The 1952 election was a landslide for Labor, which saw John Cain Sr return to power, leading the first ever majority Labor government in Victoria. Cain’s government governed effectively for the next three years, but fell in 1955 when 19 members of his government were expelled and crossed the floor to vote ‘no confidence’ in the Labor government. This vote was the beginning of ‘The Split’ which led to the formation of the Democratic Labor Party.

1955-1982 – Bolte/Hamer/Thompson

The 1955 election was won by the Liberal and Country Party (a new name for the Liberal Party), led by Henry Bolte.

The LCP won half of the seats at the 1955 election, and won majorities at every election until the late 1970s.

Henry Bolte led the government until his retirement in 1972.

Rupert Hamer led the Liberal government to victories at the 1973, 1976 and 1979 elections, and retired in 1981.

Lindsay Thompson became Liberal leader and Premier in 1981. He served as Premier for less than a year, leading the Liberal Party to defeat at the 1982 election.

1982-1992 – Cain/Kirner

Labor won power in 1982, led by John Cain II, son of John Cain Sr who had led three Labor governments in the 1940s and 1950s.

The ALP won three elections in 1982, 1985 and 1988. Cain retired in 1990, and was succeeded as Premier and Labor leader by Joan Kirner.

Kirner led the Labor government for two years until the 1992 election.

1992-1999 – Kennett

Jeff Kennett led the Liberal-National coalition to victory at the 1992 election. The Coalition had won a majority of the two-party-preferred vote at the 1988 election but didn’t win a majority of seats.

Joan Kirner briefly continued as Opposition Leader following losing the 1992 election, but stepped down in early 1993. Jim Kennan took over as Labor leader, but resigned shortly afterwards.

Kennan was replaced as Labor leader by John Brumby, a member of the Legislative Council. Kennan resigned from his seat of Broadmeadows, and the by-election was won by Brumby.

Kennett and the Coalition was re-elected in 1996, with a slightly reduced (but still quite large) majority.

Brumby continued to serve as Labor leader until early 1999, when he was replaced by Steve Bracks.

1999-2010 – Bracks/Brumby

The 1999 election was expected to produce an easy third victory for the Kennett Coalition government, but the government lost thirteen seats, producing a hung parliament. A supplementary by-election was triggered in Frankston East due to the death of the sitting member, which was won by the ALP. Following this by-election, the three sitting independent MPs decided to support the ALP in government.

This new Labor government, led by Steve Bracks, governed as a minority government until 2002, although Bracks gained an additional seat in late 1999 when Labor won the by-election in Jeff Kennett’s former seat of Burwood.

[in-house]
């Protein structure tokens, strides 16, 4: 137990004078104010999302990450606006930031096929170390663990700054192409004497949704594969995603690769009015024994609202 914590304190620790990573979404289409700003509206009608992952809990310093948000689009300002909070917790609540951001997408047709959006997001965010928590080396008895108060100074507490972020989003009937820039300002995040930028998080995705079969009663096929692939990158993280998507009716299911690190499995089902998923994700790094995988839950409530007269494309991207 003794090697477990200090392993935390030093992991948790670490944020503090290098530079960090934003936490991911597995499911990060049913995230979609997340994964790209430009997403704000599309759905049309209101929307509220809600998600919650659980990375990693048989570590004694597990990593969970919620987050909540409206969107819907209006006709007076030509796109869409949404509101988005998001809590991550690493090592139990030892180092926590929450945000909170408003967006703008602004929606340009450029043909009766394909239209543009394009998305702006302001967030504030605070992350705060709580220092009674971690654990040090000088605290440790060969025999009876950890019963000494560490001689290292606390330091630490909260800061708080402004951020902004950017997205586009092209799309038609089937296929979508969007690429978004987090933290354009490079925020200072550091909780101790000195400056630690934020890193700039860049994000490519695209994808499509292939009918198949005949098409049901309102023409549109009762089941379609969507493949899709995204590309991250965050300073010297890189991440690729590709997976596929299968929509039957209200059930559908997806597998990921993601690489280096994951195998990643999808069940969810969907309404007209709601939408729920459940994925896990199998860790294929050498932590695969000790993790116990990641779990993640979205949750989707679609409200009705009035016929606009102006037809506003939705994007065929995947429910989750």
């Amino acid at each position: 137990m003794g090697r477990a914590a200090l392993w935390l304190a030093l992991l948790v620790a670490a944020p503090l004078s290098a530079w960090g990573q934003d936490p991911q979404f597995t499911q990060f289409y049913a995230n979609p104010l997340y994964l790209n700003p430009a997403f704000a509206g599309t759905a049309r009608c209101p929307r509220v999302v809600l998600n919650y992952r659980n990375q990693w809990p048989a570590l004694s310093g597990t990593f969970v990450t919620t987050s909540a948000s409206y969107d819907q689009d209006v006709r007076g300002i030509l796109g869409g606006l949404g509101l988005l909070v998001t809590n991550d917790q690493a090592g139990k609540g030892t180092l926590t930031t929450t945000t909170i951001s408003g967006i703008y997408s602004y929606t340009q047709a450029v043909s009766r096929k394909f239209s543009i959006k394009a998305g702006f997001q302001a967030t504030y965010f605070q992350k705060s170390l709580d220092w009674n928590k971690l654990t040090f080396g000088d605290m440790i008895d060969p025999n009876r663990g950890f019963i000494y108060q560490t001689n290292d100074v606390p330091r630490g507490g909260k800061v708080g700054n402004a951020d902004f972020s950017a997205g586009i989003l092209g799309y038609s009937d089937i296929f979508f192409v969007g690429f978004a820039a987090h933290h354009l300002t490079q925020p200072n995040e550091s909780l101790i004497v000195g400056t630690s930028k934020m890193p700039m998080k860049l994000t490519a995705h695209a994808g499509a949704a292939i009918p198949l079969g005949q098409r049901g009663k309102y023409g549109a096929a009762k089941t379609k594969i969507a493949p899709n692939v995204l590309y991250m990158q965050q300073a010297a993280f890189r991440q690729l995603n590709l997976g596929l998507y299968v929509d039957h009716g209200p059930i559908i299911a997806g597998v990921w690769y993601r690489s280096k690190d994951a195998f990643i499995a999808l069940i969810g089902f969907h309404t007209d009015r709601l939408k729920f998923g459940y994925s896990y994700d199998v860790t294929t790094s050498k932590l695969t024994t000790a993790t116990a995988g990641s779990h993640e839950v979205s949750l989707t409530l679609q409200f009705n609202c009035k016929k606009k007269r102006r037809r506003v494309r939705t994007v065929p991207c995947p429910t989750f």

Peter Ryan was elected as leader of the National Party following the 1999 election, and the National Party terminated the coalition with the Liberal Party shortly afterwards.

Jeff Kennett stepped down as Liberal leader shortly after the election, and was replaced by Denis Napthine. Napthine led the Liberal Party from 1999 until shortly before the 2002 election, when he was replaced as Liberal leader by Robert Doyle.

The 2002 election was a landslide to Labor, giving Bracks a majority in both houses. This was the first time that Labor had won a majority in the Legislative Council. Following on from this result, Labor embarked on reforms to the Legislative Council. Up until that point, the upper house was elected by single-member ‘provinces’ which each covered four Legislative Assembly electorates. Each province elected one member every four years for an eight-year term, and the Council tended to produce conservative supermajorities. The new Legislative Council, elected for the first time in 2006, consisted of eight regions each electing five members for a four-year term using proportional representation.

In May 2006, Robert Doyle stepped down as Liberal leader and was replaced by Ted Baillieu. Doyle retired at the 2006 election, but was elected Lord Mayor of Melbourne in 2008, and has held that position ever since.

The Bracks government won a third term at the 2006 election, with the Greens, Nationals and the DLP sharing the balance of power in the Legislative Council.

Steve Bracks resigned as Premier and Labor leader in July 2007. John Brumby, who had led the ALP from 1993 to 1999, returned to the Premiership.

In 2008, the Liberal Party and the Nationals restored their coalition, which had been dissolved in 1999.

2010-2014 – Baillieu/Napthine

At the 2010 election, a shock swing to the Coalition saw Ted Baillieu lead the conservative parties to a slim 45-43 majority in the Legislative Assembly, with no minor parties or independents winning seats. The Coalition also won a slim majority in the Legislative Council.

John Brumby stepped down as Labor leader and was succeeded by Daniel Andrews.

In March 2013, Ted Baillieu stepped down as Liberal leader and Premier, and was succeeded by Denis Napthine.